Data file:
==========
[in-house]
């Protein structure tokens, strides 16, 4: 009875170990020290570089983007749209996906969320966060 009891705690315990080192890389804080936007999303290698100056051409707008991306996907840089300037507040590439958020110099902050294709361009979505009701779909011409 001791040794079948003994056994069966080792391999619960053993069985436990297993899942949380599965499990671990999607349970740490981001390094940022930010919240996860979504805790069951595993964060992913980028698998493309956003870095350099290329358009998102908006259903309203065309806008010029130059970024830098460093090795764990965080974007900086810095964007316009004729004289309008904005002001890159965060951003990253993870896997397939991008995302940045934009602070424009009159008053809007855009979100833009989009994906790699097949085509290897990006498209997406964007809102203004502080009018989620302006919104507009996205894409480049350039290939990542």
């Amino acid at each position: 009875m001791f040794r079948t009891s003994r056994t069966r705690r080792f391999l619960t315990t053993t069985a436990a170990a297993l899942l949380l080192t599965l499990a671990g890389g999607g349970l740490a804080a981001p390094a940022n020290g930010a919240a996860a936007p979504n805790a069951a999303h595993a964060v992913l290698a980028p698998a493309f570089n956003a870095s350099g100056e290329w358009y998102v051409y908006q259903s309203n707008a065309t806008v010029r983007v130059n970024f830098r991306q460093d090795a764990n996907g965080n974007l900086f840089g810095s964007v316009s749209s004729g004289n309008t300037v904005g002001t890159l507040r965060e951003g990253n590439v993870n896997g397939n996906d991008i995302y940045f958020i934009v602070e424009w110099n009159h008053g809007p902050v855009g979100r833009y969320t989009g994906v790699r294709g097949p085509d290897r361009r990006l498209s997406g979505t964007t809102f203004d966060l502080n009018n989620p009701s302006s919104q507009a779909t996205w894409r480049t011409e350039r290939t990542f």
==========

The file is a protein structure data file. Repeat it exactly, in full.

[in-house]
């Protein structure tokens, strides 16, 4: 009875170990020290570089983007749209996906969320966060 009891705690315990080192890389804080936007999303290698100056051409707008991306996907840089300037507040590439958020110099902050294709361009979505009701779909011409 001791040794079948003994056994069966080792391999619960053993069985436990297993899942949380599965499990671990999607349970740490981001390094940022930010919240996860979504805790069951595993964060992913980028698998493309956003870095350099290329358009998102908006259903309203065309806008010029130059970024830098460093090795764990965080974007900086810095964007316009004729004289309008904005002001890159965060951003990253993870896997397939991008995302940045934009602070424009009159008053809007855009979100833009989009994906790699097949085509290897990006498209997406964007809102203004502080009018989620302006919104507009996205894409480049350039290939990542």
């Amino acid at each position: 009875m001791f040794r079948t009891s003994r056994t069966r705690r080792f391999l619960t315990t053993t069985a436990a170990a297993l899942l949380l080192t599965l499990a671990g890389g999607g349970l740490a804080a981001p390094a940022n020290g930010a919240a996860a936007p979504n805790a069951a999303h595993a964060v992913l290698a980028p698998a493309f570089n956003a870095s350099g100056e290329w358009y998102v051409y908006q259903s309203n707008a065309t806008v010029r983007v130059n970024f830098r991306q460093d090795a764990n996907g965080n974007l900086f840089g810095s964007v316009s749209s004729g004289n309008t300037v904005g002001t890159l507040r965060e951003g990253n590439v993870n896997g397939n996906d991008i995302y940045f958020i934009v602070e424009w110099n009159h008053g809007p902050v855009g979100r833009y969320t989009g994906v790699r294709g097949p085509d290897r361009r990006l498209s997406g979505t964007t809102f203004d966060l502080n009018n989620p009701s302006s919104q507009a779909t996205w894409r480049t011409e350039r290939t990542f």